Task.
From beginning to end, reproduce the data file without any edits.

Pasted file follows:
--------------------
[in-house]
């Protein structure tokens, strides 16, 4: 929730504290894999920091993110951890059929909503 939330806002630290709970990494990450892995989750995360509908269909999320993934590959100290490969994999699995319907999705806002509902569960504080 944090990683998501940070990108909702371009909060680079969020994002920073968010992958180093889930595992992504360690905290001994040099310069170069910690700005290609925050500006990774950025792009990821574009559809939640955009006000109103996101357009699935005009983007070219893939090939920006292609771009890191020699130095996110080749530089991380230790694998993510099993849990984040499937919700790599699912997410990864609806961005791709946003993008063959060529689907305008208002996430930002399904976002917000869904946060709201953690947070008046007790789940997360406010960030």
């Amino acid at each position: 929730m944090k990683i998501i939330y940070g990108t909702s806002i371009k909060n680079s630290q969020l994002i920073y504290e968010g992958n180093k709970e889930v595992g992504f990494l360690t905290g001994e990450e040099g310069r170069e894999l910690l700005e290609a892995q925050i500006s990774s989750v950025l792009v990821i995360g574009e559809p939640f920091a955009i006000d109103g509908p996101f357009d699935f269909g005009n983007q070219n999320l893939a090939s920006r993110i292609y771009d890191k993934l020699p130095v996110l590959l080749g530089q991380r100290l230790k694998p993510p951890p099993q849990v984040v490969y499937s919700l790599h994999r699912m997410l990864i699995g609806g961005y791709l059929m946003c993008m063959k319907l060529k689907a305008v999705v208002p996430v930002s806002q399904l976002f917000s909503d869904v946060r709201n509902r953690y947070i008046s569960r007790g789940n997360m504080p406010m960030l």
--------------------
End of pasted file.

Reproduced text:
[in-house]
């Protein structure tokens, strides 16, 4: 929730504290894999920091993110951890059929909503 939330806002630290709970990494990450892995989750995360509908269909999320993934590959100290490969994999699995319907999705806002509902569960504080 944090990683998501940070990108909702371009909060680079969020994002920073968010992958180093889930595992992504360690905290001994040099310069170069910690700005290609925050500006990774950025792009990821574009559809939640955009006000109103996101357009699935005009983007070219893939090939920006292609771009890191020699130095996110080749530089991380230790694998993510099993849990984040499937919700790599699912997410990864609806961005791709946003993008063959060529689907305008208002996430930002399904976002917000869904946060709201953690947070008046007790789940997360406010960030």
């Amino acid at each position: 929730m944090k990683i998501i939330y940070g990108t909702s806002i371009k909060n680079s630290q969020l994002i920073y504290e968010g992958n180093k709970e889930v595992g992504f990494l360690t905290g001994e990450e040099g310069r170069e894999l910690l700005e290609a892995q925050i500006s990774s989750v950025l792009v990821i995360g574009e559809p939640f920091a955009i006000d109103g509908p996101f357009d699935f269909g005009n983007q070219n999320l893939a090939s920006r993110i292609y771009d890191k993934l020699p130095v996110l590959l080749g530089q991380r100290l230790k694998p993510p951890p099993q849990v984040v490969y499937s919700l790599h994999r699912m997410l990864i699995g609806g961005y791709l059929m946003c993008m063959k319907l060529k689907a305008v999705v208002p996430v930002s806002q399904l976002f917000s909503d869904v946060r709201n509902r953690y947070i008046s569960r007790g789940n997360m504080p406010m960030l």